Explore the travels and exploits of five real pirates of the Caribbean. Click through the tabs to track the adventures of each pirate overlaid on Spanish ports and pirate strongholds in the area. Zoom into the map to see additional detail.
Seth Dixon's insight:
This interactive StoryMapis great way to show the historical and geographic context of colonial-era piracy in the Caribbean.
This data visualization project is a great way to demonstrate the geographic expansion of the United States. This is much more interactive than the typical time lapse video since you can scroll through the maps and explore each map through the interactive features.
On myHistro you can create advanced geolocated timelines that you can play as presentations. Pin your events, videos and photos to the map and share them with friends and family.
This new resource, myHistro, combines interactive maps with timelines to organize stories, journeys or historical events as the move over time and place. By embedding photos, videos and links this creates an incredibly dynamic platform for telling historical and geographic stories. By combining these features, this is a powerful tool to create customized resources for you students. Pictured above is a sample timeline that shows the spatial and temporal journey of the Olympic torch for the 2012 Games.
This is a video introduction to www.historypin.com which might just prove to be a very useful and important project. It's historical geography powered by collaborative mapping that is infused with social media dynamics. Backed by Google, they are geo-tagging old photos to recreate the historical geographies of all places and comparing them with current street view images. You can search by topic, place or date...this has the potential to be very big.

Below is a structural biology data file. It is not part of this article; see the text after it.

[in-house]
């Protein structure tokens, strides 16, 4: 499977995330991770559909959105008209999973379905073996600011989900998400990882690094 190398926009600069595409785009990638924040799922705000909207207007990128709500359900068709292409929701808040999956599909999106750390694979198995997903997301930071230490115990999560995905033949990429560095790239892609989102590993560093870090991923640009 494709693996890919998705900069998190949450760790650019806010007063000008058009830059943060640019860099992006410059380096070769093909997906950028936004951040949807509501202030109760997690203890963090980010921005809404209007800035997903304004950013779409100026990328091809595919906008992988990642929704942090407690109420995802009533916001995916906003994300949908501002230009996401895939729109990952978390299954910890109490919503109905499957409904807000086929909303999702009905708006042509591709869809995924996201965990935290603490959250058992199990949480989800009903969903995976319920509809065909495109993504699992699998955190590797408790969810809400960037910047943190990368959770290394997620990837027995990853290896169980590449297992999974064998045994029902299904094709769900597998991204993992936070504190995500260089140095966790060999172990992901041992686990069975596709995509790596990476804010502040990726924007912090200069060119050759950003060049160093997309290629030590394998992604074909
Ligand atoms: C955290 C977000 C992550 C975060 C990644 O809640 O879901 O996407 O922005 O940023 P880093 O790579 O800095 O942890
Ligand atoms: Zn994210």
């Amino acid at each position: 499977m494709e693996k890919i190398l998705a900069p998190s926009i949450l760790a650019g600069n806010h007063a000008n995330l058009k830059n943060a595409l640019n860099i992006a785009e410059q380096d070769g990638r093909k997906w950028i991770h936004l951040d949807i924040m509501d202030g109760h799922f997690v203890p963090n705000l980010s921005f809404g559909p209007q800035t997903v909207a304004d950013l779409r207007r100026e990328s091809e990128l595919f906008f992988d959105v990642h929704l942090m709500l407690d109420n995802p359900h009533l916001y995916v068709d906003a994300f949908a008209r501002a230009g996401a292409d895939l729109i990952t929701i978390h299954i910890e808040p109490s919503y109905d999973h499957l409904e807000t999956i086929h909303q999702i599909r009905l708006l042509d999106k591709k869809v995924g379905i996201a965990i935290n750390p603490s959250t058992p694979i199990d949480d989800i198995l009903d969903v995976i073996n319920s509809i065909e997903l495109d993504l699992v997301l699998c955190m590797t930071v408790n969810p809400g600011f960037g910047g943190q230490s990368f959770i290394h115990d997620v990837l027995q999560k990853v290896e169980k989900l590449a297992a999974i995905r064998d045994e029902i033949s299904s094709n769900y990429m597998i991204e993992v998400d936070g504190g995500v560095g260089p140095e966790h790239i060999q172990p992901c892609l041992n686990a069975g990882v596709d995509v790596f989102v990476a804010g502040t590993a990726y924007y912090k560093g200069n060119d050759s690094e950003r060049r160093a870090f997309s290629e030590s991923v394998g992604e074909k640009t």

The Mapping History Project has been designed to provide interactive and animated representations of fundamental historical problems and/or illustrations of historical events, developments and dynamics. The material is copyrighted, but is open and available to academic users.
Find the latitude and longitude of a point using Google Maps.
Simple, straightforward and easy to use. All you do is point and click on the map to get latitude and longitude in both decimal degrees and DMS (degrees, minutes and seconds). You can also quickly enter coordinates in either format an have the location displayed on the map.
This link is a companion site to the book, "Mapping the Nation: History & Cartography in 19th Century America" by Susan Schulten. The author and publisher have made all of the images available digitally, and they are organized by chapter as well as chronologically. This a great resource to find some of the important maps that shaped America and help mold the manner in which we conceptualize America. Geography and history teachers alike will be able to draw on these materials. The chapters include:
The Graphic Foundations of American History
Capturing the Past Through Maps
Disease, Expansion and the Rise of Environmental Mapping
Browse the timeline of war and conflict across the globe.
This database of global wars and conflicts is searchable through space and time. You can drag and click the both the map and timeline to locate particular battles and wars, and then read more information about that conflict. This resource would be a great one to show students and let them explore to find what they see as interesting. This site is brimming with potential.
A Google-Maps/Amazon mash-up for finding books that take place where you're traveling. Search the map and make your next destination come alive!
This site has the potential to merge geography and social studies education with English and literature studies. This site, Novels on Location let's you search for book titles using Google Maps to scroll through the collection. However, there are very few geo-coded titles at the moment, but with some help, this could be a fantastic resource.
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